Fast-track extinction: The rush to permit „green” energy

More than three hundred billion dollars is in the pipeline for alternative energy infrastructure, it is known A lot of land is requiredAmericans are now faced with the ecological reality of what industrial development means for their non-human companions trying to survive on America’s increasingly fragmented landscapes. A recent study An organization called Natureserve throws the matter into stark relief. „America’s biodiversity is in crisis,” it says, noting that 40% of America’s animals and 34% of its plants are headed for extinction. 41% of America’s ecosystems are „at risk of collapse.”

The main cause is „land conversion,” otherwise known as habitat destruction, which it describes as „a major contributor to an alarming number of species at risk.” This shouldn’t surprise anyone. Animals need homes, places to forage and migration routes. When we damage the land we damage it all, and many things die. A gradually warming atmosphere certainly doesn’t help, but that’s nothing compared to the direct effects of bulldozers and chainsaws. Species do not disappear mysteriously. We cover a few square acres or kilometers at a time, and the pace is increasing. CEO of NatureServe, Dr. Sean O’Brien describes his own organization’s report as „appalling”.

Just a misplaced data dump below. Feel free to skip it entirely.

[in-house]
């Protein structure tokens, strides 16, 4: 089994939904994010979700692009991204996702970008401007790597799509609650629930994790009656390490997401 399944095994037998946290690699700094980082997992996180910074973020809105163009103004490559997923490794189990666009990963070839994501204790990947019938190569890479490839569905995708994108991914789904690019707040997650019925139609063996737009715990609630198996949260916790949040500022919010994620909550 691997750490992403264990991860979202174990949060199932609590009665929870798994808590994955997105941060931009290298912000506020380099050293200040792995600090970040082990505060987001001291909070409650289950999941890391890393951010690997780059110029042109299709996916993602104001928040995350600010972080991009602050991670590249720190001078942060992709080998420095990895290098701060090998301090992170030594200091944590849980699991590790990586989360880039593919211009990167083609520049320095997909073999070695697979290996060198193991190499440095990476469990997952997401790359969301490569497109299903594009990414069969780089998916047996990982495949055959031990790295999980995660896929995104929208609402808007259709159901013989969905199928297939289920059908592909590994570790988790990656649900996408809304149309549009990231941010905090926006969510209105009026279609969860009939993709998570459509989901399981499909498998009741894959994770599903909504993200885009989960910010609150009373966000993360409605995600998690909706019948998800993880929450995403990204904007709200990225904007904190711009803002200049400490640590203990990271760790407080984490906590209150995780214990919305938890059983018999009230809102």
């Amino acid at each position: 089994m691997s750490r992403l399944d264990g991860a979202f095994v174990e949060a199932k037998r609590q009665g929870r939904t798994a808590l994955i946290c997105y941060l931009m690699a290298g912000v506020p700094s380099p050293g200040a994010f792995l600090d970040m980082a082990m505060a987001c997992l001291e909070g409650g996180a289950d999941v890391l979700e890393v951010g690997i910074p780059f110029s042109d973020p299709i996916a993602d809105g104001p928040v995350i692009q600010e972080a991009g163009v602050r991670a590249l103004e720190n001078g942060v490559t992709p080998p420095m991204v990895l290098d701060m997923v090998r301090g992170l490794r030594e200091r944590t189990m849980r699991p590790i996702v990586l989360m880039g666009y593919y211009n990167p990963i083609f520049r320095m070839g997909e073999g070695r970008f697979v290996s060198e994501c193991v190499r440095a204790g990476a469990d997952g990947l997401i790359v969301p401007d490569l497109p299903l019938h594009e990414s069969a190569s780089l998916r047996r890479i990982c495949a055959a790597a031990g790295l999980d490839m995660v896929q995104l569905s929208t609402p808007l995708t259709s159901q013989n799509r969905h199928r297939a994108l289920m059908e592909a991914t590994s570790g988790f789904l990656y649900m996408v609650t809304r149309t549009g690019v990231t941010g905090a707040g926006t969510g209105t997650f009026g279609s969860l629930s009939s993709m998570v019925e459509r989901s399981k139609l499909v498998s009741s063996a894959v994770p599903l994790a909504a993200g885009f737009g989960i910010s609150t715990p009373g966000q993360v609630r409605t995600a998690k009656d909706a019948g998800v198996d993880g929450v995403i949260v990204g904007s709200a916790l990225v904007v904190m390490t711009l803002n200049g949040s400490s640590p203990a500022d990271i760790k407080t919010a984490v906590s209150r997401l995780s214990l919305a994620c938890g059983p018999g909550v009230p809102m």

This is the context—collapsing ecosystems, disappearing species, and a regime that is virtually unsustainable—in which the US climate movement is pushing to „regulate” the environmental review process for what it calls „green” energy. And it’s not just in America. This cocktail of demolition, „green” development and the push for streamlined permitting is happening everywhere. It seems too late for EU countries. According to Reuters, EU energy ministers agreed in November 2022 to „emergency regulations aimed at accelerating wind and solar, while EU officials negotiate the broader measures laid out in the REPowerEU plan.” In terms of biodiversity, Europe fares worse than the US, which has long been in the „land conversion” business.